Pine Tree Power supporter seeks to stop public vote on debt
AUGUSTA, Maine (AP) — A supporter of a proposal to create a consumer-owned electric utility is suing to stop a separate popular vote that could stymie the effort by restricting long-term debt needed to buy out the existing utilities.
The lawsuit filed Monday asks a judge to reverse the secretary of state’s certification of petitions allowing the debt referendum to appear on the November ballot alongside one to create a new utility.
The secretary of state certified 68,807 signatures were valid, surpassing the threshold for a statewide vote by 1,125 signatures. But the lawsuit contends at least 3,200 approved signatures were actually invalid.
Secretary of State Shenna Bellows declined to comment Wednesday.
No Blank Checks, which is pressing for voter approval of long-term debts, dubbed the legal action a “frivolous” attempt to prevent voters from weighing in.
“These lawsuits and partisan political games are just a taste of what we would be in for if Pine Tree Power got control of our electric grid,” Willy Ritch, executive director of No Blank Checks, said in a statement Wednesday.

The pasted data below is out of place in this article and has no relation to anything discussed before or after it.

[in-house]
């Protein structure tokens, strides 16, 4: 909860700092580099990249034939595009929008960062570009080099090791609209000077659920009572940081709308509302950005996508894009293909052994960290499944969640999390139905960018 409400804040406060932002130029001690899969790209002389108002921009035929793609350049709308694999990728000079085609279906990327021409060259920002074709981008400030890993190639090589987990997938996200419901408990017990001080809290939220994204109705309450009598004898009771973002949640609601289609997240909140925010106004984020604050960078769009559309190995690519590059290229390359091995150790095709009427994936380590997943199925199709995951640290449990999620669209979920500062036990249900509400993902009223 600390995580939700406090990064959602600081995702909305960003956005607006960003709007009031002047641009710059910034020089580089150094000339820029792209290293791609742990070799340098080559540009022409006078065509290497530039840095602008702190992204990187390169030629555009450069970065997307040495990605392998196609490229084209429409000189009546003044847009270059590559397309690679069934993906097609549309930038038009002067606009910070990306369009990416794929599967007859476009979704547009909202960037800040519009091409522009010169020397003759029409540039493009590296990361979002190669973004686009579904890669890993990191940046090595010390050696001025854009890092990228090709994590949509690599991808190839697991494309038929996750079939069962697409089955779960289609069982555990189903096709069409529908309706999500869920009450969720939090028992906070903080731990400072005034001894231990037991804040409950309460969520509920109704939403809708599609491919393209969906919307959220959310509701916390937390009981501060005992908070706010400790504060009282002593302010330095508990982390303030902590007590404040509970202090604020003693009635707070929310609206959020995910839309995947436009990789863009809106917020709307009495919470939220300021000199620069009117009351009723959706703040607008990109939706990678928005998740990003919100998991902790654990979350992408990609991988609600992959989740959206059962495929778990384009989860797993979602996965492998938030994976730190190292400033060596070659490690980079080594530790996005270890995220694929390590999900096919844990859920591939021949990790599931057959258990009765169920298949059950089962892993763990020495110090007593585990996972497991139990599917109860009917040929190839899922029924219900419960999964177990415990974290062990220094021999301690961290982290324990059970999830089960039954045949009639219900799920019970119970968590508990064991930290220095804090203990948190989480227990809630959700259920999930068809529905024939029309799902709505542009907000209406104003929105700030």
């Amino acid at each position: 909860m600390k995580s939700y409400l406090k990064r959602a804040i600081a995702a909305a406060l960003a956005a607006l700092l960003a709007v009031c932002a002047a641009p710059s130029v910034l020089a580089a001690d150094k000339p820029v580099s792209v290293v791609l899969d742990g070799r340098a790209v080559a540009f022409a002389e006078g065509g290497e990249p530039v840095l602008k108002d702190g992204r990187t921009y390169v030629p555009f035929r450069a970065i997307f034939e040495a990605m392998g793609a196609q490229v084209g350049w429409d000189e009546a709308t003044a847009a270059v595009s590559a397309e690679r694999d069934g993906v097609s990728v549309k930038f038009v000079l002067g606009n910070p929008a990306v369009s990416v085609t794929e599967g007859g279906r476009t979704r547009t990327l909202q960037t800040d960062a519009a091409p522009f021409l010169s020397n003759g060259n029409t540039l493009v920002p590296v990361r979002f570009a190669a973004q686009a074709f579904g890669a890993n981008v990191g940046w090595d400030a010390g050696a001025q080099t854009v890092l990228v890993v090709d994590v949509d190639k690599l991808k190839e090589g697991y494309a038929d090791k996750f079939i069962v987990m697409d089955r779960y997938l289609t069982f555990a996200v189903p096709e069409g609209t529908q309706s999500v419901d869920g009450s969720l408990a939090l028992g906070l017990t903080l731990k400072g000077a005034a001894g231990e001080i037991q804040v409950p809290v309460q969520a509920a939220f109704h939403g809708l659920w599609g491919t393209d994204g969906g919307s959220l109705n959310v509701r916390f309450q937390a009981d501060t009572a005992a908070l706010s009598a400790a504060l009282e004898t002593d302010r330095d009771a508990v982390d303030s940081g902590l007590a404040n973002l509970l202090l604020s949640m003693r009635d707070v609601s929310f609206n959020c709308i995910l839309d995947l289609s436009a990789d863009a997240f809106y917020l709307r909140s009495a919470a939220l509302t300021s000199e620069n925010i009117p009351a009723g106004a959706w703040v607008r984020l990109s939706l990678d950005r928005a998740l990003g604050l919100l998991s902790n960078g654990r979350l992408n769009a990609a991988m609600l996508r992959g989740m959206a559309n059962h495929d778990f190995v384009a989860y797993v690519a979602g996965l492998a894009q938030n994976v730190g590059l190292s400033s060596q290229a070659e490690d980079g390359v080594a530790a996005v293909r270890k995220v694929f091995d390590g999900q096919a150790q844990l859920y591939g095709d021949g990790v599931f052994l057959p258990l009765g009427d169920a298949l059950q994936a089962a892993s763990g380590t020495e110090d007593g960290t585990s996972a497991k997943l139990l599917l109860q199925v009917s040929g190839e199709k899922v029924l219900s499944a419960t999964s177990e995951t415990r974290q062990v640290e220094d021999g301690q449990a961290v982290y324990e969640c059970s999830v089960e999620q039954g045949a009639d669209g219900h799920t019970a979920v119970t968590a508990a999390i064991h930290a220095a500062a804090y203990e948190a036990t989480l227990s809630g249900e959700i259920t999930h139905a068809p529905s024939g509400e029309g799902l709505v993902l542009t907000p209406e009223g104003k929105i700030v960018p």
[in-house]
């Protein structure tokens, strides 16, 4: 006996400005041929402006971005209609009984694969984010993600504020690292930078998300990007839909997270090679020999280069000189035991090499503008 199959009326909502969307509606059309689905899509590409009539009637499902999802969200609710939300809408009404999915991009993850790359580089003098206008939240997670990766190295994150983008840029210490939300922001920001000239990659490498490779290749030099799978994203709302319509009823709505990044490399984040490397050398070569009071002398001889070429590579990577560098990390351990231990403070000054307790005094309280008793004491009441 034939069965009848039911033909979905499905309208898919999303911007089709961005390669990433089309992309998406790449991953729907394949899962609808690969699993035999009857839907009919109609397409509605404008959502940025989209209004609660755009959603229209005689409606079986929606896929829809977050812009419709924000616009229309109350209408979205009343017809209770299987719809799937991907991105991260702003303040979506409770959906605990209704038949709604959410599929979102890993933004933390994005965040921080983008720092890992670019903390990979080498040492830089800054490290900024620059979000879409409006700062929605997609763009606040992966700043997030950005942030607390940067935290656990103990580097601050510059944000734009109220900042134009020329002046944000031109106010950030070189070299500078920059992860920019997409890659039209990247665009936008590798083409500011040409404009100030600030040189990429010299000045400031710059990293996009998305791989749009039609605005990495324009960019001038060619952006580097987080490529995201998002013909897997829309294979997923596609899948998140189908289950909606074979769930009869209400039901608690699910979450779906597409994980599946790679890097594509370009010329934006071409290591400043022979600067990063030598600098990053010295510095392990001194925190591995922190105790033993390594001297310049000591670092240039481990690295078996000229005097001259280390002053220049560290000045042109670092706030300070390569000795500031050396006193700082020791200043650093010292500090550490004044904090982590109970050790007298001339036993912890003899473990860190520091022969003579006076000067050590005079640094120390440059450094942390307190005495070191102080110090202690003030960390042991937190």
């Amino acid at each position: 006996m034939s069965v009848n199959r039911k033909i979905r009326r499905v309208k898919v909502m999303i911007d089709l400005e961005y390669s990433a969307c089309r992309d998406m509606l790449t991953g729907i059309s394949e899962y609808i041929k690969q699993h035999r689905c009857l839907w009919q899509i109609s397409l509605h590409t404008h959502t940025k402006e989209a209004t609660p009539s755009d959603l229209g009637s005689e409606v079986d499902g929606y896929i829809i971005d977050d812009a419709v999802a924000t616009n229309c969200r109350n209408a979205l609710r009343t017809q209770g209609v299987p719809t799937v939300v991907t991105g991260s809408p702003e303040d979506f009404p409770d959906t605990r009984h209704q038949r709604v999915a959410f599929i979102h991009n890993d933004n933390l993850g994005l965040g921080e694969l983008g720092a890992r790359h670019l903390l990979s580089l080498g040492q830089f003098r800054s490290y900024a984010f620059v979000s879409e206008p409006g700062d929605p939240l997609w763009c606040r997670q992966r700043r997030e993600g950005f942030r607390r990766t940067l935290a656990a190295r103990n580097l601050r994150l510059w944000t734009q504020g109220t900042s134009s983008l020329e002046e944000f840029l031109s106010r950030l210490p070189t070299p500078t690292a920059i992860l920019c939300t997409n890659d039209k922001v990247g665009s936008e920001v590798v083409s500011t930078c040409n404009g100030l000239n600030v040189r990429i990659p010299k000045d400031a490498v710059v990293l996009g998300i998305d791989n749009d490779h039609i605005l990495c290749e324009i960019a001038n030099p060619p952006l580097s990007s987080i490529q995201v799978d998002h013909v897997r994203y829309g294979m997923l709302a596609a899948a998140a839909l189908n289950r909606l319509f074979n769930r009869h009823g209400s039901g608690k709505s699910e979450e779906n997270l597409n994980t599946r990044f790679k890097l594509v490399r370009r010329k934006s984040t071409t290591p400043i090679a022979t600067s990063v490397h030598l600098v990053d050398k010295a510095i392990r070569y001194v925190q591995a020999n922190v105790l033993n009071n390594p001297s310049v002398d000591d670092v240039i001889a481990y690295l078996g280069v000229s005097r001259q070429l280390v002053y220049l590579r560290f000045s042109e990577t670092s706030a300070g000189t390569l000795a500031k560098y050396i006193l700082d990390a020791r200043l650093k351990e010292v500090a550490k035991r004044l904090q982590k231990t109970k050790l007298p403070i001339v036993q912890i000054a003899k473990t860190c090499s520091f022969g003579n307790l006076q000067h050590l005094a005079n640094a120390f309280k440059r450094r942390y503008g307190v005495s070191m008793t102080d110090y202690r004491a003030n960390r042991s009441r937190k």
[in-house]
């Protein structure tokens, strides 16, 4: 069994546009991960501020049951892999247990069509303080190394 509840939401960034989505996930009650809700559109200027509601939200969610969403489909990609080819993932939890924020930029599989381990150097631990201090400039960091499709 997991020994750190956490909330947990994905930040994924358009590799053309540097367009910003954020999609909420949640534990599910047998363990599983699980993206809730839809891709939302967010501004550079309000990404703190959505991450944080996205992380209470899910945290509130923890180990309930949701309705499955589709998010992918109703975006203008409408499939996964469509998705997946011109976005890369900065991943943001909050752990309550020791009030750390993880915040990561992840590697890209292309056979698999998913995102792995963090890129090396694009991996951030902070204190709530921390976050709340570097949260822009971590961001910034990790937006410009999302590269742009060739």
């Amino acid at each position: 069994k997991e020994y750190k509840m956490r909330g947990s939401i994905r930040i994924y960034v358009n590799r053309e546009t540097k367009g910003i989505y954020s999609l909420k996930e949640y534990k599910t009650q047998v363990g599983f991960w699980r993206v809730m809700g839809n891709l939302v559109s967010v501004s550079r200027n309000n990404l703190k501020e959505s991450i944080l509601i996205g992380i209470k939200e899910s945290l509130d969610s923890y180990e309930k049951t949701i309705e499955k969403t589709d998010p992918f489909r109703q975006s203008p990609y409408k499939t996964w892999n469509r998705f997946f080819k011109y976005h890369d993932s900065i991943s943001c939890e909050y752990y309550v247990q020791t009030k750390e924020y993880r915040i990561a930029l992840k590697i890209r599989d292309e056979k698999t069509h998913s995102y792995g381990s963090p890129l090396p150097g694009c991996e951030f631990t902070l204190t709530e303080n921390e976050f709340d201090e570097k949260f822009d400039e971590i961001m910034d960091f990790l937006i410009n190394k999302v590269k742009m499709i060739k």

The lawsuit was brought by Bill Dunn, an electric utility consultant from Yarmouth who is part of Our Power, the group leading effort to create a new utility.
Supporters of a consumer-owned utility say poor performance and high electric rates warrant shuttering Central Maine Power and Versant Power and replacing them with an new entity called Pine Tree Power.
No Blank Checks contends it would cost $13 billion to buy out the existing utilities — negating any anticipated savings. Its referendum would require voter approval for debts exceeding $1 billion to buy out the privately owned utilities.
Both proposals would have to first be considered by state lawmakers. They would go to voters in November if lawmakers declined to adopt the proposals.
The Maine Legislature approved a proposal in 2021 to buy out CMP and Versant and replace them with Pine Tree Power.
Democratic Gov. Janet Mills vetoed the bill, saying that the utilities’ performance was “abysmal” but that the proposal was “deeply flawed.”
This story has been corrected to show that No Blank Checks contends it would cost $13 billion, not $17 billion, to buy out the utilities.